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Hey team!

My 68 owners manual says 24 and 26 psi on the tires, seems a little low??? Was that recommended based on ride quality or was it based on the tire construction back then...?

215/70/14 BFG radial t/a are what i'm on, what's a good pressure to run for regular driving?

Thanks guys.
 

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Hey team!

My 68 owners manual says 24 and 26 psi on the tires, seems a little low??? Was that recommended based on ride quality or was it based on the tire construction back then...?

215/70/14 BFG radial t/a are what i'm on, what's a good pressure to run for regular driving?

Thanks guys.
Was that on bias-ply or radial? I keep it at 35psi on my 14" T/A's.
 

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Actual needed pressure will vary from car to car and tire to tire. Yes the pressures on your car was based on tire technology available when it was built. On the side of the tire will be max pressure and the weight it will handle. Just to put it into perspective. My wifes jeep has 285 75 16's on it. 1 tire will at 60 psi will handle the entire weight of her jeep. With all 4 tires at 60 psi the jeep is very close to undrivable. at 28 pounds in the tires the tire has a full contact patch has a decent ride. Same way on my big chevy. Run 34 pds in it for ride and tire wear. Too much air and you'll wear out the center. Too little and there goes the outside tread. A slightly dirty road and a lil trial and error will show up ground/tire contact. I wish there was some formula (and there probably is) to take weight of car tire load ratings and come up with a suitable air pressure for everybody. If you find it let me know.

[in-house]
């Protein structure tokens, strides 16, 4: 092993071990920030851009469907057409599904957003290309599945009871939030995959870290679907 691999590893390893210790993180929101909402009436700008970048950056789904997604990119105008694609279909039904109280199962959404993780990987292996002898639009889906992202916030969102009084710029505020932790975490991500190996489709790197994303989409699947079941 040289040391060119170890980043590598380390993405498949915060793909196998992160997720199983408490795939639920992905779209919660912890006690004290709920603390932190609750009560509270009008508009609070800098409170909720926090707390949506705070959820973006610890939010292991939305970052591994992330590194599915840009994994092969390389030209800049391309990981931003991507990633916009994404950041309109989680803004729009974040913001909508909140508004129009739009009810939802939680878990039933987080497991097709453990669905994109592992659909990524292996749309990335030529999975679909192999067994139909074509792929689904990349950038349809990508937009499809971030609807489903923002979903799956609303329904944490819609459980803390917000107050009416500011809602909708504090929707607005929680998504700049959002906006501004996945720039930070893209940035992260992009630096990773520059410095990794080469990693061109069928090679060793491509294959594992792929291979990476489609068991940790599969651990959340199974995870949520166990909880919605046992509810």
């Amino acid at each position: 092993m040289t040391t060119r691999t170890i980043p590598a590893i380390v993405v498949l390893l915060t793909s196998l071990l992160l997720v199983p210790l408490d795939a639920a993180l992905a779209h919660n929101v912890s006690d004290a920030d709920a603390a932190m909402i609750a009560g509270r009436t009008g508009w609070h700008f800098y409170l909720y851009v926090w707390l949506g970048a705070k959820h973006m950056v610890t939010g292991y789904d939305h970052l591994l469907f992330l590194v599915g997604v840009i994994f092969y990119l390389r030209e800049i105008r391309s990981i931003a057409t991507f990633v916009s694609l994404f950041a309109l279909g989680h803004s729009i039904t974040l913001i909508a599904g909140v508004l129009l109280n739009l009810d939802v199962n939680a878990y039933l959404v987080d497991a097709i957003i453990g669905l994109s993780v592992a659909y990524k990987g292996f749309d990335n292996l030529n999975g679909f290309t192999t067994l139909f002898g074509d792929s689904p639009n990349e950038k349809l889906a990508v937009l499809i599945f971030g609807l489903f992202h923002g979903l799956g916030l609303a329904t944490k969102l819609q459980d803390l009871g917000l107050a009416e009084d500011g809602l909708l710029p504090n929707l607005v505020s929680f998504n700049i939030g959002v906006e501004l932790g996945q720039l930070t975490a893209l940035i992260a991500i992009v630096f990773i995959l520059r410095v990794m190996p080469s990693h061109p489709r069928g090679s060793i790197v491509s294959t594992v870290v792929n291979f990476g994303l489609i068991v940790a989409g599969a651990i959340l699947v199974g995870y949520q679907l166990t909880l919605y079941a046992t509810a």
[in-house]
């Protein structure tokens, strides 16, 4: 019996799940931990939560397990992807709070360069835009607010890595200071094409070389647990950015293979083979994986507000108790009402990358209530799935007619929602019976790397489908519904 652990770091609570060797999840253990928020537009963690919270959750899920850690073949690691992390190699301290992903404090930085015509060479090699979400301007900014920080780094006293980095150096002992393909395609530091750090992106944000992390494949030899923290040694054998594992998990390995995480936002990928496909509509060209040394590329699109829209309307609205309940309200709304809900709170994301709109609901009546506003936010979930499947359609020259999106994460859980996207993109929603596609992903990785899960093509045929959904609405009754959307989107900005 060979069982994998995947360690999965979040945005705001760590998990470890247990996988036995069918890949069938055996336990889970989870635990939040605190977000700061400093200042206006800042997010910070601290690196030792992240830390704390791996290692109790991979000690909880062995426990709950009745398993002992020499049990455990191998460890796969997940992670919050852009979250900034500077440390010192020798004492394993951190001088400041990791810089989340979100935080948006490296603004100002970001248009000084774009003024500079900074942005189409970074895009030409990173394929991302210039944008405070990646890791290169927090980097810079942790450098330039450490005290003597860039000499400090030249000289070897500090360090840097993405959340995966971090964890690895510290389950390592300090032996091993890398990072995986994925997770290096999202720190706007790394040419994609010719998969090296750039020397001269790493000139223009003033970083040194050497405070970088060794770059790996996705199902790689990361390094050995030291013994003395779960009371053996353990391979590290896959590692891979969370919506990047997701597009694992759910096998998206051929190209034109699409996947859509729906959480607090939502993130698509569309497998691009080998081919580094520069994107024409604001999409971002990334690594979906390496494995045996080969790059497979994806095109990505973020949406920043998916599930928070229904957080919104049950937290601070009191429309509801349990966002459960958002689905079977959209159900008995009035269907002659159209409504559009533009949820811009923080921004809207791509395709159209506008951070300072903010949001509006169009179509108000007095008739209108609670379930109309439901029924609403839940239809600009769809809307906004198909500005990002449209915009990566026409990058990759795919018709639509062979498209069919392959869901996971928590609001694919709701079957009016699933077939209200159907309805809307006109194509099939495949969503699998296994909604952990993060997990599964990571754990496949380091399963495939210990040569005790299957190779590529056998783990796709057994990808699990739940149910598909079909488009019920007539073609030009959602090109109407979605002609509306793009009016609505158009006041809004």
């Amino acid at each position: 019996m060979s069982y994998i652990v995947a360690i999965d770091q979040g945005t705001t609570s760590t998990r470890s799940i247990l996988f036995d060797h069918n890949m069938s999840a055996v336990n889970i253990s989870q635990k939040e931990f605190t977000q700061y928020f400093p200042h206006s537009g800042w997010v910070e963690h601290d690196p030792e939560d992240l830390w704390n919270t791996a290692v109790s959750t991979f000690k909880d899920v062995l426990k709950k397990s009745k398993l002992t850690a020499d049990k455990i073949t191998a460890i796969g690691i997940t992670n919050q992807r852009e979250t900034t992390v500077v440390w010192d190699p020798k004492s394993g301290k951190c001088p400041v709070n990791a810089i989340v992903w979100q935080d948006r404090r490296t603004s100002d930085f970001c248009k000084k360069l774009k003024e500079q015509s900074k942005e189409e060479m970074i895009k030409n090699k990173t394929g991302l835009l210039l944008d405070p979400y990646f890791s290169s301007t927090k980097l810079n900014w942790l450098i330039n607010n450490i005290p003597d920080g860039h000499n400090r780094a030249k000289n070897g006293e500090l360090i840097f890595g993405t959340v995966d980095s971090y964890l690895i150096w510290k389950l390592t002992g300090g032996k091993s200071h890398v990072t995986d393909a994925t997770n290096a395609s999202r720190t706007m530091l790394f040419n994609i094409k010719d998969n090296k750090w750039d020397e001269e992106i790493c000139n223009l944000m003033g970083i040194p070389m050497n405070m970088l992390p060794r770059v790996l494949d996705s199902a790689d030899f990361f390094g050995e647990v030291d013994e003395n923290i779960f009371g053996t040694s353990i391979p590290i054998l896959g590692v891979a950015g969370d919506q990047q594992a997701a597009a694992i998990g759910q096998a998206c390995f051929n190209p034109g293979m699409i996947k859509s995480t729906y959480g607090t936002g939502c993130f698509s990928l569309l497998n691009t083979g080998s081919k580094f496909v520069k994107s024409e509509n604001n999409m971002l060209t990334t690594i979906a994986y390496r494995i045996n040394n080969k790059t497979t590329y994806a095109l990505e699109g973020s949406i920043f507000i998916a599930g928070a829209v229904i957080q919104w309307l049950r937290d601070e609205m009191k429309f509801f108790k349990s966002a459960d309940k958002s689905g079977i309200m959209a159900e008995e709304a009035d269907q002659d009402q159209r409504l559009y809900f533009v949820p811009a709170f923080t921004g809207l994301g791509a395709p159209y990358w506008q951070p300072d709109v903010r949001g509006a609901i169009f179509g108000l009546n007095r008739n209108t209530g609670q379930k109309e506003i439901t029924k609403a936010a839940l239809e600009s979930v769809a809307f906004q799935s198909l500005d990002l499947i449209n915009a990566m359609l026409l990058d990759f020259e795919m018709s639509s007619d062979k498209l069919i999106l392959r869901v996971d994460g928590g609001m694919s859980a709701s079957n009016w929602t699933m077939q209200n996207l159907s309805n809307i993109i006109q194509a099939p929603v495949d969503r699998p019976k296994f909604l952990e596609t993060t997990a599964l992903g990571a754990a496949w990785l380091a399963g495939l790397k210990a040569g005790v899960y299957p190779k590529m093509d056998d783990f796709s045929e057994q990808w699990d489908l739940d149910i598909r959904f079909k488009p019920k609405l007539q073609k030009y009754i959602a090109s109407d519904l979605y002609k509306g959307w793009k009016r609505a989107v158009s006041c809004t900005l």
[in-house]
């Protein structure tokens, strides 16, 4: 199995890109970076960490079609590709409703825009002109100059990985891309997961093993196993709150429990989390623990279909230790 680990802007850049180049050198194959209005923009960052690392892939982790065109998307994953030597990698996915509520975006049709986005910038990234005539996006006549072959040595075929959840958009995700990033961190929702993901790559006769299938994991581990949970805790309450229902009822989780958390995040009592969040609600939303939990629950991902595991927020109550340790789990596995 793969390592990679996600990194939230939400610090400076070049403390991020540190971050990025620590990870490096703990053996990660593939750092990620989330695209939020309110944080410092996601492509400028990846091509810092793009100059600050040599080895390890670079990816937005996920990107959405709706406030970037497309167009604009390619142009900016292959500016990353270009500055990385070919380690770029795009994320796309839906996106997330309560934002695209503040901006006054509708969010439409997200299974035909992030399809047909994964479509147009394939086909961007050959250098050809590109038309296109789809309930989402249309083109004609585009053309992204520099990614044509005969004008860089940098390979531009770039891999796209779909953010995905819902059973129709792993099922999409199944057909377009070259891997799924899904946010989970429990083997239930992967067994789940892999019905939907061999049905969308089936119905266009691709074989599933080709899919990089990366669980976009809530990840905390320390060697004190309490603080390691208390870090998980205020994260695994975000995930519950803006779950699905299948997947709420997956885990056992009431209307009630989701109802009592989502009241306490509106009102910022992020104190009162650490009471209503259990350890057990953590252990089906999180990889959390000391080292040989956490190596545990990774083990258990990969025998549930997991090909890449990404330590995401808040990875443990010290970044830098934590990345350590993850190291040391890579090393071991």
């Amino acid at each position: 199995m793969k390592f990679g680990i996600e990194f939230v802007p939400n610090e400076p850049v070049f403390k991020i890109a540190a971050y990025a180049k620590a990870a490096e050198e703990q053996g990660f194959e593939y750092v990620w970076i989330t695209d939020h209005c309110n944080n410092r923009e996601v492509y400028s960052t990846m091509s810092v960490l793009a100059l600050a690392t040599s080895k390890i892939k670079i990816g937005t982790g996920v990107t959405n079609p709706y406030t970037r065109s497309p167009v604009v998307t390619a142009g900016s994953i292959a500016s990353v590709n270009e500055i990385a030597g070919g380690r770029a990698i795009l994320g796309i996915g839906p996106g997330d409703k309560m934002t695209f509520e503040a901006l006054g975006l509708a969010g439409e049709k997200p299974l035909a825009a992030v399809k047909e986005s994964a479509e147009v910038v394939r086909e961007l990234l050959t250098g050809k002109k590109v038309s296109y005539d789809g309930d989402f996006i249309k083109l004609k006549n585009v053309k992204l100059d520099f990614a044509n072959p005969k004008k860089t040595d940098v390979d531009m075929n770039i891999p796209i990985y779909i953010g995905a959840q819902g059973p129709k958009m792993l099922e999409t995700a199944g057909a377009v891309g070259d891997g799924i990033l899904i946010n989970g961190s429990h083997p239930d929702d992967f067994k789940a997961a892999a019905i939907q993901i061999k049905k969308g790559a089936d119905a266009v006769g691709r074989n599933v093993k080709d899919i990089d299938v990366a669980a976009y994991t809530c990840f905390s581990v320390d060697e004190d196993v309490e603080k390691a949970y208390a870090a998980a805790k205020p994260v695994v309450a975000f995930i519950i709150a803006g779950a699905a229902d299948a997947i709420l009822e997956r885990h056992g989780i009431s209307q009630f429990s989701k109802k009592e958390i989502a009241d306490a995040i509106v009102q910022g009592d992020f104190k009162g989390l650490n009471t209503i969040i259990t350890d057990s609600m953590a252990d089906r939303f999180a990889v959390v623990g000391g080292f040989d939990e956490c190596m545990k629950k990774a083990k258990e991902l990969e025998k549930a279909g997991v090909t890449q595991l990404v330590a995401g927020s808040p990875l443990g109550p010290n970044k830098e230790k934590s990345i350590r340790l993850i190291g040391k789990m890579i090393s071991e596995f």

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I agree.....and I worked for a tire company for 14 years. Disregard the glove box pressures unless you are running repop bias belted tires, and even then, the label is suspect. When I ran bias belted tires in my GTO's (they were still available everywhere) I ran the same pressures I run currently in my radials: 30-32 psi front, 32-34 psi rear, depending on the load and the type of driving. On long cross country hauls with a trunk full of gear, I go higher, into the low 40's.
 

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Best to follow the advice of the tire manufacturer / tire shop.

Bear
You must have better info than I do or the internet can provide and much better tire shops than around here. Seen many a low profile tire and wheel destroyed because some gave the advice of 32 pounds of air was fine. See many over inflated and underinflated many tires destroyed because jimbo making $9 an hours said the tire say's 80 psi that's what it takes. To many different tires that are different than the factory tires. Case in point. Here are the specs on two different tire. BOTH are 225 75 r15's One will hold 1764 lbs at 44 psi. The other will do 2475 lbs at 65 psi. Either one of those tires set at max pressure will be overinflated and way to rough. BUT either could have pressures played with and perform fine. In most cases manufatures recomendations are at a specific weight and pressure making sure the real world is nowhere in the picture. By taking these two tires below and they were random. Your vehicle would need to weigh min of 7046 lbs for the pressure to be correct.

600 A B 1764 lbs.
44 psi
11/32"
29 lbs. 6-7.5"
6.5"
9"
NA
27.4"
761




None 2470 lbs.
65 psi
12/32"
31 lbs. 6-7.5"
6.5"
9"
NA
27.4"
758
 

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the two tire comparison for the same size is suspect. one of those tires is not to be used on a car. The max pressure on the sidewall is based on that tire being used on a vehicle close to design loads. On our cars, those suspensions were based on the original factory supplied tire. Even a switch to radial was not part of the design.
 
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